The super-Earth appears to have an atmosphere dominated by hydrogen, nitrogen, and oxygen, much like Earth. But it completes an entire year in just 18 hours and has a day side that reaches 4,200 degrees Fahrenheit (2,300 Celsius).
The evidence comes from the Spitzer Space Telescope, which witnessed several transits of the hot, hot planet. By looking at variations in the infrared emissions from the planet, astronomers deduced that the temperature ranges could only be explained by the presence of an atmosphere. The “cold” side, which never faces the parent star due to tidal locking, still reaches up to 2,400 to 2,600 Fahrenheit (1,300 to 1,400 Celsius), meaning something is transporting heat from the day to the night side. That something was once thought to be lava, which was envisioned to encase the planet. But lava would move the heat too slowly, and now astronomers believe that “something” is a thick atmosphere.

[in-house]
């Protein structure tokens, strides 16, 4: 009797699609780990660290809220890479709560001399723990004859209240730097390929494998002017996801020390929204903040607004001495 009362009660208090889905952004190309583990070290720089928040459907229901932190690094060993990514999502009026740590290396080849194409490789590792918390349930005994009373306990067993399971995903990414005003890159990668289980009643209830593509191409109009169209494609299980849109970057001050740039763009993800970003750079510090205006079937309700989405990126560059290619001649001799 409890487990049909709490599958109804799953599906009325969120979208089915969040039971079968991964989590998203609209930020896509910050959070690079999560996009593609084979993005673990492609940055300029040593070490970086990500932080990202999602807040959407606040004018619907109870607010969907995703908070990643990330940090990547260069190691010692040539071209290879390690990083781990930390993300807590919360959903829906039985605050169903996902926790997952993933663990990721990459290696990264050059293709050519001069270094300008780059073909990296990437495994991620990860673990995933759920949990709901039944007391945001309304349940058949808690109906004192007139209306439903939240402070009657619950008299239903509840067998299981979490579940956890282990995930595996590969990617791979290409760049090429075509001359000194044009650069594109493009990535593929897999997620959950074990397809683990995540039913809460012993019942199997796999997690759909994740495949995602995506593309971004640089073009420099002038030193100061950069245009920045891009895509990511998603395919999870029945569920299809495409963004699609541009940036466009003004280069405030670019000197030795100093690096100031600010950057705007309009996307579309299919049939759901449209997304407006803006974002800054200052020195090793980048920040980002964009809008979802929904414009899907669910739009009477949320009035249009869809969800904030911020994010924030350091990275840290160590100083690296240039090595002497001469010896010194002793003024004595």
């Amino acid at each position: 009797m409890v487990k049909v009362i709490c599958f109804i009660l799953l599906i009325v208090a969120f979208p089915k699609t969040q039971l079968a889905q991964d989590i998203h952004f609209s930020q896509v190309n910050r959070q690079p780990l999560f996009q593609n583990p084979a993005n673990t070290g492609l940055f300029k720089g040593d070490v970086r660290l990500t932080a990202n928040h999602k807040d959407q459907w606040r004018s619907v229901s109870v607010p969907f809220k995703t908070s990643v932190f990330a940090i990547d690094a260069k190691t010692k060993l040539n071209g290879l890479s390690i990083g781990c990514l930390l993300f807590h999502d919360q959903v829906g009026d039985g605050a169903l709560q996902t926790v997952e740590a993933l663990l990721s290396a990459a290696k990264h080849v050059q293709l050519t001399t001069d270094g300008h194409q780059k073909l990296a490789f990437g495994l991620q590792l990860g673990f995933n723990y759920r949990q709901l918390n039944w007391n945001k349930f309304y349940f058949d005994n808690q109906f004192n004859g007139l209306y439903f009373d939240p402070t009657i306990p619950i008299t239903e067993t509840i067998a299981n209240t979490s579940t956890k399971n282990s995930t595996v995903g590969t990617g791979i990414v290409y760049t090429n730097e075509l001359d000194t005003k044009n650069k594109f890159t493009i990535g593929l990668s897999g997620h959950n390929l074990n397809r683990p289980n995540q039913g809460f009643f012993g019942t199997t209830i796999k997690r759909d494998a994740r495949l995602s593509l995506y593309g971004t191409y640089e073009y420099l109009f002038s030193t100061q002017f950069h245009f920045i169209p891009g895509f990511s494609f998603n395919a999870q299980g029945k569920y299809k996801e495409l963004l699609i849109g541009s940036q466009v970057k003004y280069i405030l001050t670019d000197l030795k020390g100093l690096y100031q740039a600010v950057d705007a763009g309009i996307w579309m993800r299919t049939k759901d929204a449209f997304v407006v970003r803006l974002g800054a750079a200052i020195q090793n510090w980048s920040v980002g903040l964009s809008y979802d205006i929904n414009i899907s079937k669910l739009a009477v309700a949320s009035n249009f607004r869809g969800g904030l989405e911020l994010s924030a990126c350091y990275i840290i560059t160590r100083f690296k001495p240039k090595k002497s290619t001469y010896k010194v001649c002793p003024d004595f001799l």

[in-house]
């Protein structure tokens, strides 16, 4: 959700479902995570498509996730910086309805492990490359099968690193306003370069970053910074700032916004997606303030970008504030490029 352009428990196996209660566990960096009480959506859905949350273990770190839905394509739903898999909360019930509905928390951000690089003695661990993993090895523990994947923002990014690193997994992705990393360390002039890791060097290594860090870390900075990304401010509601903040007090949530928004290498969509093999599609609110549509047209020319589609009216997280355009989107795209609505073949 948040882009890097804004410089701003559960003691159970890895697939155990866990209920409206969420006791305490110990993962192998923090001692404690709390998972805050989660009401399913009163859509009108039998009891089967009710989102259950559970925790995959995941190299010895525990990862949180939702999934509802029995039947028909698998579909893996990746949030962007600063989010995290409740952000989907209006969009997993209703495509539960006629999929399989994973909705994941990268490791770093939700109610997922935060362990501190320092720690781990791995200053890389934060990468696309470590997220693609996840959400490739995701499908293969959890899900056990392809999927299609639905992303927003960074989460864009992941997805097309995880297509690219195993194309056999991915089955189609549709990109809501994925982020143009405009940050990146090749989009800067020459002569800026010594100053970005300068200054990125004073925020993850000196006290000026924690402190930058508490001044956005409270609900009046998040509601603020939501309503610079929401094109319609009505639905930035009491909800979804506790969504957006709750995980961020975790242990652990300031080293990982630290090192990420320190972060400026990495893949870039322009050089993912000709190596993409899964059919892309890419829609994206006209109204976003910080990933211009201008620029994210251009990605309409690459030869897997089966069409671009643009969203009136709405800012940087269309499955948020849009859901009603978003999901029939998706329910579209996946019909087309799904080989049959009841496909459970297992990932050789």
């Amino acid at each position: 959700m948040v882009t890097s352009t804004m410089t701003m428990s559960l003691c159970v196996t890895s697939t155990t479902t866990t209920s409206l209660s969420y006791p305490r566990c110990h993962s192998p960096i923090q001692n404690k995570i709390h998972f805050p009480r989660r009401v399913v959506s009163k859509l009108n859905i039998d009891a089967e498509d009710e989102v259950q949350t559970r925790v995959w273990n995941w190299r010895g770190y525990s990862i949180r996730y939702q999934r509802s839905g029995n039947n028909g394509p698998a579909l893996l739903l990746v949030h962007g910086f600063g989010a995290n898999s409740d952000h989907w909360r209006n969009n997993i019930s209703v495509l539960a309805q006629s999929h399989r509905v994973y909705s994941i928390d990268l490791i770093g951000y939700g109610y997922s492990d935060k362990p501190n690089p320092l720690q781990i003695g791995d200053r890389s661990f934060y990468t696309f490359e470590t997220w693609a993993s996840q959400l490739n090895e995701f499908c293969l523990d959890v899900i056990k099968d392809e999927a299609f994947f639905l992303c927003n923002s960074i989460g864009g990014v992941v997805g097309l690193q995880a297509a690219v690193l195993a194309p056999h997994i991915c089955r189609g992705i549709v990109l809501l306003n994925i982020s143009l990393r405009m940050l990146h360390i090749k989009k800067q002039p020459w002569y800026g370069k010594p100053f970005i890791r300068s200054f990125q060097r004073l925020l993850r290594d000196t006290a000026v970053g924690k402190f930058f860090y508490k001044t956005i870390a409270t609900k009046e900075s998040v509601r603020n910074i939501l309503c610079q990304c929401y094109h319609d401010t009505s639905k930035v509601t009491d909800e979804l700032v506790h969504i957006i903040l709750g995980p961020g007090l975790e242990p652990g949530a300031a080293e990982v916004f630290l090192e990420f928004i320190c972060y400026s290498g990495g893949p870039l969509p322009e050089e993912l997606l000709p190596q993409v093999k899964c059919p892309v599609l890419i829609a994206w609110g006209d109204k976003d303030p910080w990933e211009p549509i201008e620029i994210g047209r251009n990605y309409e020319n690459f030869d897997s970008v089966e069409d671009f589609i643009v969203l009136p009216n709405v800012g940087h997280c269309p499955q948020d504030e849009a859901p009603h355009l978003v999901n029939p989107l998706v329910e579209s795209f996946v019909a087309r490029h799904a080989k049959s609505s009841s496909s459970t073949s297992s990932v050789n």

Still, researchers hadn’t expected to see any atmosphere around a planet so (relatively) small so close in to its star. Mercury, the closest-in planet in our solar system, has only a tentative atmosphere that must be continually renewed as it’s barraged with particles.
Further studies on the plane should be able to draw out more details of its atmosphere and find out how it managed to cling onto it for dear life.